Guiding SMT-Based Interpolation for Program Verification

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Abstract

This proposal describes a request of extension to a previous SNF funded project #200021-138078 on Quality of Interpolants in Model Checking. The first two years of the project resulted in a book chapter, four technical publications (with three more publications being currently under review for high-profile conferences), development of two new tools, and a significant further development of two other tools. The strong theoretical, technical and experimental results confirm the feasibility of the ideas from the original proposal and we believe that the success achieved during the first two years of the project justifies the work proposed in this proposal. Software verification has an increasingly important role in software engineering, and interpolation is at the core of several verification subtasks such as fixpoint computation, function summarization and synthesis. Capability of constructing interpolants that are suitable for a particular purpose is therefore of great practical value. In the first two years of the project we have studied interpolation both starting from the refutation proof and the Labeled Interpolation System framework and by making the interpolation algorithms aware of the source code structure. In this extension we plan to deepen the understanding in these fields in particular in connection with function summaries. The directions we would study during the next two years include (i) extending the propositional proof and interpolant compression methods to handle also interpolation over formulas in the above mentioned theories; (ii) extending the successful interpolation based function summarization framework we have developed from purely propositional interpolation to interpolation in ssatisfiability modulo theories; (iii) creating an intelligent refinement strategy capable of employing different theories on demand as the verification process advances; and (iv) developing formats for exchanging proofs between different interpolating solvers and model checkers. The topics (i) and (ii) are a direct continuation of the first two years of the project. The topics (iii) and (iv) are reflecting the fact that the developed methods are gainig maturity and are starting to be used more in evolving applications.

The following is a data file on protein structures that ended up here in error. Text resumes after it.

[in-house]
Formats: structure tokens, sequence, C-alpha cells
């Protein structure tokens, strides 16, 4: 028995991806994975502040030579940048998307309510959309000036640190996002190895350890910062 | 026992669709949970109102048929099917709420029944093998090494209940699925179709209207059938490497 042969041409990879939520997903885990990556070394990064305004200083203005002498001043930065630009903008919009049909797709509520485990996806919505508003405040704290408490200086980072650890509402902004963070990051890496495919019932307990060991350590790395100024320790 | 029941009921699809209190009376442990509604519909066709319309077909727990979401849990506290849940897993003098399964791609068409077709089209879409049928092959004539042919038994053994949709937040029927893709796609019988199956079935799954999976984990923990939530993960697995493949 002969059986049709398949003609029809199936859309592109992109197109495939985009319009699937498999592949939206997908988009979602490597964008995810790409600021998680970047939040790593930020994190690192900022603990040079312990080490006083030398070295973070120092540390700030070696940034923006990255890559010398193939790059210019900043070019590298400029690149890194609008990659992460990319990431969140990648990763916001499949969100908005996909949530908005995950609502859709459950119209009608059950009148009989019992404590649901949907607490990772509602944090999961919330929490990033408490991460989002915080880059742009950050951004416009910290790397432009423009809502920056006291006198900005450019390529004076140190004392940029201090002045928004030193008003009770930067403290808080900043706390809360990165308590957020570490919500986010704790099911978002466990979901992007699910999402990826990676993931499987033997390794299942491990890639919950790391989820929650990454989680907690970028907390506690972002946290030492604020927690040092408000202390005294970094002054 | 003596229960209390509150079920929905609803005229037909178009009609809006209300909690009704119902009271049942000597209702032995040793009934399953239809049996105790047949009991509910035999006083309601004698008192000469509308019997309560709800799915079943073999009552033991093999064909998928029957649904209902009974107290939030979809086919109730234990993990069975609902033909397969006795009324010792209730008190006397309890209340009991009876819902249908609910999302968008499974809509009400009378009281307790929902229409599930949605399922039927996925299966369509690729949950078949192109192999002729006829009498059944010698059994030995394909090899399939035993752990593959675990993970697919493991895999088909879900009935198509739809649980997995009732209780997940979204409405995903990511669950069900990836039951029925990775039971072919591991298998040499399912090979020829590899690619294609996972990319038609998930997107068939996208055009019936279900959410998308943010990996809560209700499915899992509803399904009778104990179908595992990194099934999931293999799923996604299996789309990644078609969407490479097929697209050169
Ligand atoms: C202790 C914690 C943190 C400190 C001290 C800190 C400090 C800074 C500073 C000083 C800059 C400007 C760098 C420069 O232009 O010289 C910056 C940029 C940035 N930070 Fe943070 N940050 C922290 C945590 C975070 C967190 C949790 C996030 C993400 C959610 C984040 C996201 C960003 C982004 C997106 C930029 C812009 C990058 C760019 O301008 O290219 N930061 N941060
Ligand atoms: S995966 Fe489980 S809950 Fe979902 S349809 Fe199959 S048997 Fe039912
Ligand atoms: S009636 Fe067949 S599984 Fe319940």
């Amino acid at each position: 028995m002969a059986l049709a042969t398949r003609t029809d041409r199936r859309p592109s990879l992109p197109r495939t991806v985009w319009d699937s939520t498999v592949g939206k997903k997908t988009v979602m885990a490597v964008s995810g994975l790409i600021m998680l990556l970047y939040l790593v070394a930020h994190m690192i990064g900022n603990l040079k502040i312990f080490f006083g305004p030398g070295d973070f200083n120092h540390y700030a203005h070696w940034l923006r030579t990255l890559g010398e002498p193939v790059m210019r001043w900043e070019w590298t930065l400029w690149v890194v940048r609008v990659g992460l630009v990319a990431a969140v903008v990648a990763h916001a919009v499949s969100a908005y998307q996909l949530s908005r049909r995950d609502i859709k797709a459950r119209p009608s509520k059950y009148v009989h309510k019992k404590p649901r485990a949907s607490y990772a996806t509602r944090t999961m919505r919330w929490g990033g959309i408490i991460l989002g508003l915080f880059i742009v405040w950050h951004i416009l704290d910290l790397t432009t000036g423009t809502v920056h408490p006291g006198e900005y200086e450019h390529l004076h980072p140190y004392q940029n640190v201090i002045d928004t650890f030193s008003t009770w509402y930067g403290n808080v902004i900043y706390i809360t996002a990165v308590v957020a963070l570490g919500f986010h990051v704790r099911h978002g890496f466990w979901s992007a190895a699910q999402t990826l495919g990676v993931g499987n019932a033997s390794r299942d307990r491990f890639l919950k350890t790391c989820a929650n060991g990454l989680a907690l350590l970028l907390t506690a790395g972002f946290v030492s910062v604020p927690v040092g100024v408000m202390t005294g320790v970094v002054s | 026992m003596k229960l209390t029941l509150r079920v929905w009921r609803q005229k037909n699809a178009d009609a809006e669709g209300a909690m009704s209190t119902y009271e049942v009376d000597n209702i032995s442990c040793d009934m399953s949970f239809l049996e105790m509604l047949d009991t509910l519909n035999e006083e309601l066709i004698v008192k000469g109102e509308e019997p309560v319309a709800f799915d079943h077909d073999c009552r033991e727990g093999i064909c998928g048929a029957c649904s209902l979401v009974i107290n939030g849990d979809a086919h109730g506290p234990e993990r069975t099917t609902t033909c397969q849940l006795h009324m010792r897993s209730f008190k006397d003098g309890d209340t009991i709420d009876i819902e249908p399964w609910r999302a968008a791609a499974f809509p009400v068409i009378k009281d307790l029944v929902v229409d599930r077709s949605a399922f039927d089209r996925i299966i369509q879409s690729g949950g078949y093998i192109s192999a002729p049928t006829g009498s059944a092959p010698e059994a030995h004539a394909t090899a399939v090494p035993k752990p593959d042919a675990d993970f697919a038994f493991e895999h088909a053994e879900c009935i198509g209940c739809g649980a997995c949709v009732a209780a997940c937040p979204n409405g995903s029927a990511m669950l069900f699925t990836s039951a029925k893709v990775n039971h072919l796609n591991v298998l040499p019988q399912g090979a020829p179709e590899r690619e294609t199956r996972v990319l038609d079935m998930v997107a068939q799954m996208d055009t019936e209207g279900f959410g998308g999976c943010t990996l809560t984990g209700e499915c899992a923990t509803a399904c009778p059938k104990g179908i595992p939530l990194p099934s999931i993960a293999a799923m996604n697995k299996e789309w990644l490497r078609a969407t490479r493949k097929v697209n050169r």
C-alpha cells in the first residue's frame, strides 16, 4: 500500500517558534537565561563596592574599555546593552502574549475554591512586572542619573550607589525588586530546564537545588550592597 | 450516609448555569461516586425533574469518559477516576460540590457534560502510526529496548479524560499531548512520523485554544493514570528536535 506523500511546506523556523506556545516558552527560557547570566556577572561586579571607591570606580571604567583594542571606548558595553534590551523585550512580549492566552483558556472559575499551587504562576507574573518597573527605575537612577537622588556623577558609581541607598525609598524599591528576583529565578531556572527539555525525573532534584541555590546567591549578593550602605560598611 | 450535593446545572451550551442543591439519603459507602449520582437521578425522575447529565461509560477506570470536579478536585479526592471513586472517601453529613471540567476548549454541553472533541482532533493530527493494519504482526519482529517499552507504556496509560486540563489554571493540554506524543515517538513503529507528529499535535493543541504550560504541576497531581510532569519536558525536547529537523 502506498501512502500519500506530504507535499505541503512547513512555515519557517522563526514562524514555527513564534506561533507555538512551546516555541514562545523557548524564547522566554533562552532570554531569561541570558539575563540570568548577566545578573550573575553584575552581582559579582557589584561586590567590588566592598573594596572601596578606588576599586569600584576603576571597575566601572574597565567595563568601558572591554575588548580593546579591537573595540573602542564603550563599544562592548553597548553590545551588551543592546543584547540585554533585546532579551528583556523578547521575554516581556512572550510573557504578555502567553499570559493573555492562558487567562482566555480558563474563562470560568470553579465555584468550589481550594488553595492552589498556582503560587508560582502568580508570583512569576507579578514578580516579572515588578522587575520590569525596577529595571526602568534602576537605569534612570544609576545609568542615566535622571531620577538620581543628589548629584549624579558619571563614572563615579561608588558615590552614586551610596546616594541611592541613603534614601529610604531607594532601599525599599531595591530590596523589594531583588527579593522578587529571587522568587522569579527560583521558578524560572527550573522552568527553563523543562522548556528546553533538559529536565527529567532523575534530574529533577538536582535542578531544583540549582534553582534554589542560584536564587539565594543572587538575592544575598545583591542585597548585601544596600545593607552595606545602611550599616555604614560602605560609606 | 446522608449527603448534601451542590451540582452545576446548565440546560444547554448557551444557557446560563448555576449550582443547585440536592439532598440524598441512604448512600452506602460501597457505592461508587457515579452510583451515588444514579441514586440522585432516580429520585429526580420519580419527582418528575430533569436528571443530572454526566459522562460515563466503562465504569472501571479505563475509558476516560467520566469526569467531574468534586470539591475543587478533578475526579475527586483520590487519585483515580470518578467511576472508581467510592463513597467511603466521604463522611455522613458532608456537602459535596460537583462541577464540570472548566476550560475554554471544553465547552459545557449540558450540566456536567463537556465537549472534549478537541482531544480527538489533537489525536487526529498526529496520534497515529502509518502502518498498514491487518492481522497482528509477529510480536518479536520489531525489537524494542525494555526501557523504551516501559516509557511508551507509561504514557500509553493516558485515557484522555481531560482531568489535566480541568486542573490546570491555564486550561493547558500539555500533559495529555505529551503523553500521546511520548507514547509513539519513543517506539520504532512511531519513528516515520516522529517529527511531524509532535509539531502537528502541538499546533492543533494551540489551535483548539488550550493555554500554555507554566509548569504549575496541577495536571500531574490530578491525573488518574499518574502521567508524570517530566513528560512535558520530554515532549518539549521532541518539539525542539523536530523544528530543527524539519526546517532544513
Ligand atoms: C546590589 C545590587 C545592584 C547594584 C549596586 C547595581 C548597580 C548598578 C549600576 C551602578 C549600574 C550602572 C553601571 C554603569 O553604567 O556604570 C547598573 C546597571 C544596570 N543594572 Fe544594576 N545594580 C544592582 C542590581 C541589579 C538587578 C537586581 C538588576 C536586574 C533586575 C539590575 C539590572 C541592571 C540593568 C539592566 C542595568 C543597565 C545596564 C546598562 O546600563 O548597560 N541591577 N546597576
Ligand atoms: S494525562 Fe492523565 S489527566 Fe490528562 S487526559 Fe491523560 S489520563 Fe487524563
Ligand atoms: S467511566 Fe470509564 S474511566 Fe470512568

Additional information

Start date

  • 01.03.2016

End date

  • 01.03.2018

Duration

  • 24 Months

Funding sources

Status

  • Active
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